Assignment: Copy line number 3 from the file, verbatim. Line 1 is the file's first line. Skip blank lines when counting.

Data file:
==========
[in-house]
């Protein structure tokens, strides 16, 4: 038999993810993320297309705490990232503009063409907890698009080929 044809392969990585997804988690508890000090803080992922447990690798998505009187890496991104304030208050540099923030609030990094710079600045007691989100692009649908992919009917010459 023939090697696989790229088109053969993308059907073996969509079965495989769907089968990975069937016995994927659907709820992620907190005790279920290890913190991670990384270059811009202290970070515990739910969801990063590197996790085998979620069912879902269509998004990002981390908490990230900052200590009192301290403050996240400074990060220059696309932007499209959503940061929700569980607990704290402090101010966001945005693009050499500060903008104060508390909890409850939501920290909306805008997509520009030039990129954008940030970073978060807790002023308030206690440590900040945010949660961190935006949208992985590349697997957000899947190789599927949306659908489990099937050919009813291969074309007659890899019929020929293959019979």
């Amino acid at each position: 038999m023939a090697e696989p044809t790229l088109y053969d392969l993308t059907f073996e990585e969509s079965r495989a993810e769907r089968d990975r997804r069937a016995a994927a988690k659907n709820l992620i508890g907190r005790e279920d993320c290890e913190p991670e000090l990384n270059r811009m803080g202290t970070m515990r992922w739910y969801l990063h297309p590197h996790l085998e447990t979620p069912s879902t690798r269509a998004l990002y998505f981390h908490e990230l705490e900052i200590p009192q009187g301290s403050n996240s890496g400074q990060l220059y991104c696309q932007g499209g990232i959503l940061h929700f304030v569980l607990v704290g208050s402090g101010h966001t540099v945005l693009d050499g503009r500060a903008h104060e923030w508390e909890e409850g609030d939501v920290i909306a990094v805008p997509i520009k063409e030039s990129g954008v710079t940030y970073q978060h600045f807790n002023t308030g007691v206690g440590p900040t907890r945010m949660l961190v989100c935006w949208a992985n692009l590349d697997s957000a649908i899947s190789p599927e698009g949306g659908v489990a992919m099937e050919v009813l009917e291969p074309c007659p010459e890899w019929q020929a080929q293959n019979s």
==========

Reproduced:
């Amino acid at each position: 038999m023939a090697e696989p044809t790229l088109y053969d392969l993308t059907f073996e990585e969509s079965r495989a993810e769907r089968d990975r997804r069937a016995a994927a988690k659907n709820l992620i508890g907190r005790e279920d993320c290890e913190p991670e000090l990384n270059r811009m803080g202290t970070m515990r992922w739910y969801l990063h297309p590197h996790l085998e447990t979620p069912s879902t690798r269509a998004l990002y998505f981390h908490e990230l705490e900052i200590p009192q009187g301290s403050n996240s890496g400074q990060l220059y991104c696309q932007g499209g990232i959503l940061h929700f304030v569980l607990v704290g208050s402090g101010h966001t540099v945005l693009d050499g503009r500060a903008h104060e923030w508390e909890e409850g609030d939501v920290i909306a990094v805008p997509i520009k063409e030039s990129g954008v710079t940030y970073q978060h600045f807790n002023t308030g007691v206690g440590p900040t907890r945010m949660l961190v989100c935006w949208a992985n692009l590349d697997s957000a649908i899947s190789p599927e698009g949306g659908v489990a992919m099937e050919v009813l009917e291969p074309c007659p010459e890899w019929q020929a080929q293959n019979s």